Paidamwoyo Chipunza Senior Health Reporter
The National Blood Service Zimbabwe (NBSZ) has inexplicably changed its status from a non-profit making organisation to a private limited organisation, a move that could explain the high cost of blood and blood products, The Herald can reveal.
Investigations by The Herald revealed that the sole blood transfusion institution in the country is now registered under the Companies Act Chapter 24:03 as National Blood Service Zimbabwe (Private) Limited with 17 directors listed on the CR14 form.
It is not clear why the company changed its status, but paperwork in The Herald’s possession shows the change could have taken place in 2013 following the release of damning results from a special investigation into the company by auditing firm, Ernst and Young, in October the previous year.
The report exposed serious abuse of funds by executives, which included loans of over 200 percent of employees’ basic salaries and channelling of funding of blood-for-mothers coupons under the European Union’s 2011 project towards salaries.
The report also noted that the company did not have a policy on how payments of board sitting allowances, travel expenses or medical consultancy fees to doctors should be made.
It further noted that there was no policy for retirement, retrenchment, medical aid, leave and pension. On corporate governance issues, the report noted that there were instances when the NBSZ board and board committees were not informed of significant business transactions either involving the then chief executive Mr David Mvere or by board chairperson, retired Justice Leslie George Smith.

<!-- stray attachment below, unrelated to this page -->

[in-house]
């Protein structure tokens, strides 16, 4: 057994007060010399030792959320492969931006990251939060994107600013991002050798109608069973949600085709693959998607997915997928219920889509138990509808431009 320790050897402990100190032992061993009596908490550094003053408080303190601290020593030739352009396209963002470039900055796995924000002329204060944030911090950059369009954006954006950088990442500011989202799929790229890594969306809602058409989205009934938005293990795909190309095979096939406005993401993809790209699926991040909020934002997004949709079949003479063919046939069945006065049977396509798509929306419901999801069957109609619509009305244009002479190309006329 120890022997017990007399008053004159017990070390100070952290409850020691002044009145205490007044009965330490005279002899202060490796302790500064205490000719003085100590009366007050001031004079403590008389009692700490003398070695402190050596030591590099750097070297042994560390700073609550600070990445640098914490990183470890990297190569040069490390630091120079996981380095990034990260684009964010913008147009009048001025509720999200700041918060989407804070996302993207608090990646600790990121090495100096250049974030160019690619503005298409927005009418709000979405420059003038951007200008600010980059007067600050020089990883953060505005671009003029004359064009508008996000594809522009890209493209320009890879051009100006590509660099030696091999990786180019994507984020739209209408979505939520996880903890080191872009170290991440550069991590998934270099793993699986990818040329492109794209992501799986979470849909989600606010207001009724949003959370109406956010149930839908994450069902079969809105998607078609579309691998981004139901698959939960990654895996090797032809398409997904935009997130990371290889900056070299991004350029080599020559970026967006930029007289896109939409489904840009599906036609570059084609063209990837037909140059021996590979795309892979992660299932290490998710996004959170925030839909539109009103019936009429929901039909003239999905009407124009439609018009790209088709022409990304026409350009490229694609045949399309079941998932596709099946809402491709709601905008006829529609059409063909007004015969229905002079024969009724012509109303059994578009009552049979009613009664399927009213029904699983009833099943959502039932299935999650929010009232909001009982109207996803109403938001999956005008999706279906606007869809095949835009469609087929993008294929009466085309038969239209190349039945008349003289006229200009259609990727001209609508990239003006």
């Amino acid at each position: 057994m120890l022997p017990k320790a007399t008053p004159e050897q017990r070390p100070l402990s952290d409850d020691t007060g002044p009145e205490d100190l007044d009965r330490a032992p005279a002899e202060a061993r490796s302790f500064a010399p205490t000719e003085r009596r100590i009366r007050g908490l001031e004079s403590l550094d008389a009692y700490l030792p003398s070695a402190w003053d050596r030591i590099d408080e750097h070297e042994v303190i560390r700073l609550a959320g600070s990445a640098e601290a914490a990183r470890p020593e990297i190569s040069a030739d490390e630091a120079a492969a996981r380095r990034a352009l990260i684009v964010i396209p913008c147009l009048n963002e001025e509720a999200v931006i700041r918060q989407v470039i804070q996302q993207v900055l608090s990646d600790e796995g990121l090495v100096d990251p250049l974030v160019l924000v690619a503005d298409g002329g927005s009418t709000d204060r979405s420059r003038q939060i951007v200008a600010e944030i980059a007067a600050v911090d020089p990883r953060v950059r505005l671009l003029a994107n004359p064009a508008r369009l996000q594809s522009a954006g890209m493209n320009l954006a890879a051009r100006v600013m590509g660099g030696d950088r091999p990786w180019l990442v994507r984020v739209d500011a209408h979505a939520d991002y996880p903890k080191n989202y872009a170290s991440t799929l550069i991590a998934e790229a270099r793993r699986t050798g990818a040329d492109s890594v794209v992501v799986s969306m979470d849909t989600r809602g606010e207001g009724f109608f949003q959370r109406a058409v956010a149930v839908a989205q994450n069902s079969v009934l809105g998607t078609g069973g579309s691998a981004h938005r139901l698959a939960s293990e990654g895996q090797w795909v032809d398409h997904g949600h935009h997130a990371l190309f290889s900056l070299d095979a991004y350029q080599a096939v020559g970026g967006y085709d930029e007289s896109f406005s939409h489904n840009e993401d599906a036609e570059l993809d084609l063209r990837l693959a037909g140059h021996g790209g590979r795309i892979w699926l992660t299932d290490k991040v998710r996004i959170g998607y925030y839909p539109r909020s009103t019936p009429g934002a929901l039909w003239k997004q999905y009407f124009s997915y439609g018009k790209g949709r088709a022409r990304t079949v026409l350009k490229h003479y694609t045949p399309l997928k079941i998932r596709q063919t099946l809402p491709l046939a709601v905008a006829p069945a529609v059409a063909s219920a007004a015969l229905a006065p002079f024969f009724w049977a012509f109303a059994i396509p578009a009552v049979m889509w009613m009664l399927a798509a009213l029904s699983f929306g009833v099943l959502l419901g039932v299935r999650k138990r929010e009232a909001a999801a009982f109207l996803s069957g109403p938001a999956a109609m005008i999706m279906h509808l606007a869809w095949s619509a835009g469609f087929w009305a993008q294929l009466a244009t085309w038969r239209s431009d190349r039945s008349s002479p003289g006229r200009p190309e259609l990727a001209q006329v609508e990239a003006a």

The board then, comprising representatives from Government, who included Parirenyatwa Group of Hospitals chief executive Mr Thomas Zigora, National Aids Council finance manager, Mr Albert Manenji, Association of Health Care Funders of Zimbabwe chief executive Mrs Shylet Sanyanga and a blood donor, Mrs Christine Shaamano, was dissolved under unclear circumstances with speculation rife that they had become “thick-headed” as they sought answers regarding results of the Ernst and Young investigation.
Justice Smith, who has been on the board since 1977 remained and is still NBSZ board chairman, raising eyebrows on his continued interest. He is deputised by former CBZ Holdings board chairman Mr Elliot Mugamu, who was forced to resign from the bank earlier this year for alleged malpractice and unprofessional conduct.
NBSZ has been receiving grants from Government through the National Aids Council as a not-for-profit voluntary organisation.
Asked if it was Government policy to support private companies, secretary for Health and Child Care Dr Gerald Gwinji said Government supports organisations that play a role in providing critical services to the nation. He however said such organisations should be registered as private voluntary organisations (PVOs).
“These can be civil society organisations and other entities registered largely as PVOs. They are therefore not state enterprises but private not-for-profit organisations,” said Dr Gwinji.
However, according to NBSZ’s 2016 annual report, it received about half a million dollars from donations, $400 000 of it from NAC, long after it changed its status to a private company.